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How do you define success in running?

Numbers aren't the only way to evaluate your performance in a race or workout

There’s no better feeling in running than setting a goal and achieving it, whether that goal is to run 5K without stopping or to set a new PB in the marathon. But what happens when you come up short of your goal? As runners, we tend to focus on the numbers to determine whether a workout or race was a success, but when we do this, we limit our thinking, potentially setting ourselves up for disappointment. The way you define success in running can have a significant impact on how you progress and how you bounce back from a less-than-stellar performance, so the next time you’re evaluating a workout or a race, consider these factors before marking it as a failure.

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Ask yourself: what did you do well?

So you didn’t snag that PB or hit your goal pace in your interval workout, but is there something else you did well that you can focus on instead? Perhaps you had a better finishing kick than usual, or you maintained a more consistent pace throughout your workout despite not having the best day. Sometimes, simply not allowing yourself to give up when you’re having a rough day is enough to be proud of.

After a bad race or workout, it’s worth asking yourself if the reason you didn’t hit your goal was because the goal was particularly ambitious, or you took a risk to achieve it. For example, perhaps you decided to start your half-marathon ahead of your goal pace, and you died in the last few kilometres. Sometimes, it’s better to push yourself and see what you’re capable of rather than playing it safe and wondering if you could have done more. It takes a certain amount of bravery to push yourself like that, and even if it didn’t work out in the end, you should be proud of yourself for trying.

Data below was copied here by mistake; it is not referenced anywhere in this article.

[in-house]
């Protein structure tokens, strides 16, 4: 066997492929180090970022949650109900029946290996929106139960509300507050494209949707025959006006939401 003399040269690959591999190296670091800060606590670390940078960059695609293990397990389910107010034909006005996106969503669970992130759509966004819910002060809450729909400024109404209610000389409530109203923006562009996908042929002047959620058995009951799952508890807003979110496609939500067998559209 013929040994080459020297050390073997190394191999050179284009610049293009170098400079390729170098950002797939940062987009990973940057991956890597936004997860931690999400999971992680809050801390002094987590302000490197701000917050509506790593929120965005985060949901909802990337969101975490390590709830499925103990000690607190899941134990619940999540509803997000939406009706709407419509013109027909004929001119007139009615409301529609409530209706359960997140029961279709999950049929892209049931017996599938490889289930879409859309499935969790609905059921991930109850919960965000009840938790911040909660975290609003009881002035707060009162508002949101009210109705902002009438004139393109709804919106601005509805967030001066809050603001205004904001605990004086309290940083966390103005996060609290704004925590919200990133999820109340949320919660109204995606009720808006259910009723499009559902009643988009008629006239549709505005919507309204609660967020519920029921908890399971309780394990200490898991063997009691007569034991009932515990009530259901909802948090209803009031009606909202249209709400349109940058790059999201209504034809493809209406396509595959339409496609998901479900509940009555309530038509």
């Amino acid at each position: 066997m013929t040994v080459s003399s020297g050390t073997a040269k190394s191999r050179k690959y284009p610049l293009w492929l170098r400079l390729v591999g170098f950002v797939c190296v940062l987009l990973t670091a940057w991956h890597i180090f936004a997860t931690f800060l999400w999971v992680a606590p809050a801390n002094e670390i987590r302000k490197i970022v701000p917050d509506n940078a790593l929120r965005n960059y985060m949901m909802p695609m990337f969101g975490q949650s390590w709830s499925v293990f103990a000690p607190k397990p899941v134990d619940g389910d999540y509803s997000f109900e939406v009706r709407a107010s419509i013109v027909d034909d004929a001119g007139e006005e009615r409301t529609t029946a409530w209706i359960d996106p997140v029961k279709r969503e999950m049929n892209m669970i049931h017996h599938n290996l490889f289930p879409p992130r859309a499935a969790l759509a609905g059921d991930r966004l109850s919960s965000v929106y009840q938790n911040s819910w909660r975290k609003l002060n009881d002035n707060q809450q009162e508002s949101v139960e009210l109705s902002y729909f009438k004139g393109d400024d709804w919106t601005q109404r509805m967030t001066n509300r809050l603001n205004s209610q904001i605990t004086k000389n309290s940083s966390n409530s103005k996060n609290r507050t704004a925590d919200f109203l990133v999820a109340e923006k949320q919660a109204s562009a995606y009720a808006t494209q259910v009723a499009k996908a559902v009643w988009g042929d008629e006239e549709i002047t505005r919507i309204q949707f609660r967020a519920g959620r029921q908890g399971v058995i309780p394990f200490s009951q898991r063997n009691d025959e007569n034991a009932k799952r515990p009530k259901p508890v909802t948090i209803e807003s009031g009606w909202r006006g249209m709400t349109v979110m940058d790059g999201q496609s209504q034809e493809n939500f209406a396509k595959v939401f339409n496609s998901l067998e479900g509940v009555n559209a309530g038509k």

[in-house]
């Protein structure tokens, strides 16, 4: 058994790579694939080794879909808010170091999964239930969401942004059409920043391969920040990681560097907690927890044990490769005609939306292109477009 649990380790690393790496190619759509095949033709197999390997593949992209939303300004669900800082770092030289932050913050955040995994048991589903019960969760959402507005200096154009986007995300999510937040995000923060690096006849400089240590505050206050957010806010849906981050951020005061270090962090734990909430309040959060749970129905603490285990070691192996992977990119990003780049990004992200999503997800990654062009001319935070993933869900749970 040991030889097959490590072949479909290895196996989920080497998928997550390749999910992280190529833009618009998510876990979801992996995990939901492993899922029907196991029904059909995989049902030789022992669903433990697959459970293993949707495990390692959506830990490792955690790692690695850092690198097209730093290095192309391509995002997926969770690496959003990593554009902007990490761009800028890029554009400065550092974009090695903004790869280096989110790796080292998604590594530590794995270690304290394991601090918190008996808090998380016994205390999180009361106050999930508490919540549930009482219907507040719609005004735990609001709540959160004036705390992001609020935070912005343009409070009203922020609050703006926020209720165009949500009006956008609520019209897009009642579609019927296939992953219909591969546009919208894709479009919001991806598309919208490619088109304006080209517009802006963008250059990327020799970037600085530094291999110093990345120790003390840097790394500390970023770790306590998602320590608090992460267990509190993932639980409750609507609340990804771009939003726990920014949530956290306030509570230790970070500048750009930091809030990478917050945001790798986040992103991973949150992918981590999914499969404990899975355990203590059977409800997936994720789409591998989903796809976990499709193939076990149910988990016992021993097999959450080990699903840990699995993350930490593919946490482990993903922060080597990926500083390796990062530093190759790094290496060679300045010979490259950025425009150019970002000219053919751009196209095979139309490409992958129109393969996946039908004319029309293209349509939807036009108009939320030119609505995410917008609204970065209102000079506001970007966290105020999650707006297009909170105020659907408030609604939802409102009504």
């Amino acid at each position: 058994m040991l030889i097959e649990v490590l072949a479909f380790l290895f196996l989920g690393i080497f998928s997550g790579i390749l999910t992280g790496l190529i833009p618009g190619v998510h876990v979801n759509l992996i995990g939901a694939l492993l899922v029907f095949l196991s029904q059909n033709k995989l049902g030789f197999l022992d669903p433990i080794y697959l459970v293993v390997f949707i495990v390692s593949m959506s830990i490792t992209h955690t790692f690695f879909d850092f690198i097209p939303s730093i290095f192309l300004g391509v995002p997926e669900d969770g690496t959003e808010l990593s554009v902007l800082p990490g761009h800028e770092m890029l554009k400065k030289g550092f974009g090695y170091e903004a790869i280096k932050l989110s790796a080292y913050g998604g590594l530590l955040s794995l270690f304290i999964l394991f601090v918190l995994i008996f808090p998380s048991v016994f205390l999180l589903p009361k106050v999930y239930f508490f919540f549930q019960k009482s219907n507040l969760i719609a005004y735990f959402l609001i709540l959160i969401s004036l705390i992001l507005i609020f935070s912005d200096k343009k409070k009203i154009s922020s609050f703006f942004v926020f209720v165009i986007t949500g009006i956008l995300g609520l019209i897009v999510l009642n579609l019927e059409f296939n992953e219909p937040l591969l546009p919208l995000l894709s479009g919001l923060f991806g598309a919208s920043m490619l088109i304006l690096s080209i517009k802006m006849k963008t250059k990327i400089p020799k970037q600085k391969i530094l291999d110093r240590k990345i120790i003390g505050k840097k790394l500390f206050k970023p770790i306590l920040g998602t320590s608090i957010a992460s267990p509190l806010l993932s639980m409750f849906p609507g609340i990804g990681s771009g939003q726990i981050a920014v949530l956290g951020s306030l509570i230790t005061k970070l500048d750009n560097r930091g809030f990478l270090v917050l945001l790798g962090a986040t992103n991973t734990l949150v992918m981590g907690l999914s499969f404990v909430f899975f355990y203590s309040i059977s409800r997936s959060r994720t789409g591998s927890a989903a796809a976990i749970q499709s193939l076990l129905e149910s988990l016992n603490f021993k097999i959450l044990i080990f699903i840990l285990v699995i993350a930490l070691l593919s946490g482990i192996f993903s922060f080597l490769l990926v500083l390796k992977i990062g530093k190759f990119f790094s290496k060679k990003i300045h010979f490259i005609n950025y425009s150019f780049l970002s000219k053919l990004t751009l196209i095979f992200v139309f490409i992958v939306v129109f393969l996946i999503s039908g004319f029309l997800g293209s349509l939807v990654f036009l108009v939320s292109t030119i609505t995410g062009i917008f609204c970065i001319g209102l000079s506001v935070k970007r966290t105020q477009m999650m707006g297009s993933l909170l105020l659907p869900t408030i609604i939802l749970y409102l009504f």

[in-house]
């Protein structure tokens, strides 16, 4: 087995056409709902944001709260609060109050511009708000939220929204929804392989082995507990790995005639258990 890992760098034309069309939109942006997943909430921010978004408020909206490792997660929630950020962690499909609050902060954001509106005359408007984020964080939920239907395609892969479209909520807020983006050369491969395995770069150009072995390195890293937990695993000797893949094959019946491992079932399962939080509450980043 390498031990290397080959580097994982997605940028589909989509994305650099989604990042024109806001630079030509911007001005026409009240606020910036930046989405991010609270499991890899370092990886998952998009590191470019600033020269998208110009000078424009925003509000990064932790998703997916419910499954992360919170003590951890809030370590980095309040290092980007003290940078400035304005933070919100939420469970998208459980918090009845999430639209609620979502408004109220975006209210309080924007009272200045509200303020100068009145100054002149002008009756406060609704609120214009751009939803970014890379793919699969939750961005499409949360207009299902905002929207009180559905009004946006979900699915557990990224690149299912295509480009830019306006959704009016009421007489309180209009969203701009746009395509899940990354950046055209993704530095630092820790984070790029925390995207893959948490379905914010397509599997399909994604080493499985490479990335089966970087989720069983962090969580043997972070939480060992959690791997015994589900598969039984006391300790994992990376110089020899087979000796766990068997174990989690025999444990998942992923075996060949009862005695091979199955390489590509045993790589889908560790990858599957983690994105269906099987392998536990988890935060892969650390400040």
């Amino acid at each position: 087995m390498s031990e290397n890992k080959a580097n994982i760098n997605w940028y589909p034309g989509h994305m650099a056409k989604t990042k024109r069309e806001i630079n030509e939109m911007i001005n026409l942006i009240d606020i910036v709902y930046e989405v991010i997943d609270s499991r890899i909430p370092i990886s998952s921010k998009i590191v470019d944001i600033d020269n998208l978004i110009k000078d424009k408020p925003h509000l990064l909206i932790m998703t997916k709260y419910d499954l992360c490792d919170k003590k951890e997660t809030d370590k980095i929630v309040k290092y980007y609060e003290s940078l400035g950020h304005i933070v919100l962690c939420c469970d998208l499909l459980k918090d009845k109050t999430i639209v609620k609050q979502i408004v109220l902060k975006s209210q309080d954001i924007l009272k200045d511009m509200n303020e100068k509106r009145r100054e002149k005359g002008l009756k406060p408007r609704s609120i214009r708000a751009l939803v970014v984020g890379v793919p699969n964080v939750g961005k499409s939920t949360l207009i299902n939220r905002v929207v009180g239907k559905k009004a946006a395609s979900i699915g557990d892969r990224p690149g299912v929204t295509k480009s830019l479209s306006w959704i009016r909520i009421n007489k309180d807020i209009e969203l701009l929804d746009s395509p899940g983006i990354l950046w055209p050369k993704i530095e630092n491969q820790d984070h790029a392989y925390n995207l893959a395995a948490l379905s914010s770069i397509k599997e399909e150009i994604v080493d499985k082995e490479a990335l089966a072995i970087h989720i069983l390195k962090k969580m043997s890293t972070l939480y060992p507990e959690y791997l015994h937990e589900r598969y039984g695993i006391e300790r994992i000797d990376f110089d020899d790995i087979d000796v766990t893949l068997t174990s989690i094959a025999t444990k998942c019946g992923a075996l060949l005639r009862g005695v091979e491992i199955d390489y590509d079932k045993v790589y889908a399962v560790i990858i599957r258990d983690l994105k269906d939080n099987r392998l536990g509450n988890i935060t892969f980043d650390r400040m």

Don’t just focus on the race

Remember that a single performance is not representative of your abilities as a runner or the progress you’ve made to this point. Sometimes, you could have one of the best, most consistent training blocks leading up to your race, but for whatever reason things don’t come together on the day. Don’t forget that regardless of the outcome, you can (and should) still celebrate the work that it took to get there. Running requires commitment, consistency and hard work, and not everyone is willing to make the sacrifices necessary to have success in the sport. As the common saying goes, “It’s the journey, not the destination,” and runners who focus on enjoying the process involved in training will be able to take small setbacks in stride, allowing them to bounce back quicker and achieve their goal the next time.

Don’t miss out on a learning experience

Failure is an excellent teacher, and if you didn’t achieve your goal, think about it as a learning opportunity rather than a total loss. When things don’t work out, the best athletes evaluate what went wrong, identify if there were any gaps in their training, and shift their focus to the next race or workout. Treating a disappointing performance in this way will not only help you move on quickly, but it will set you up for success at your next attempt.

Success in running cannot be defined in numbers alone, and so judging your performance solely based on the clock does a disservice to everything else that goes into the sport. Regardless of the outcome of any one race or workout, a little perspective to remind you how far you’ve come will help you move on from it and come back stronger.

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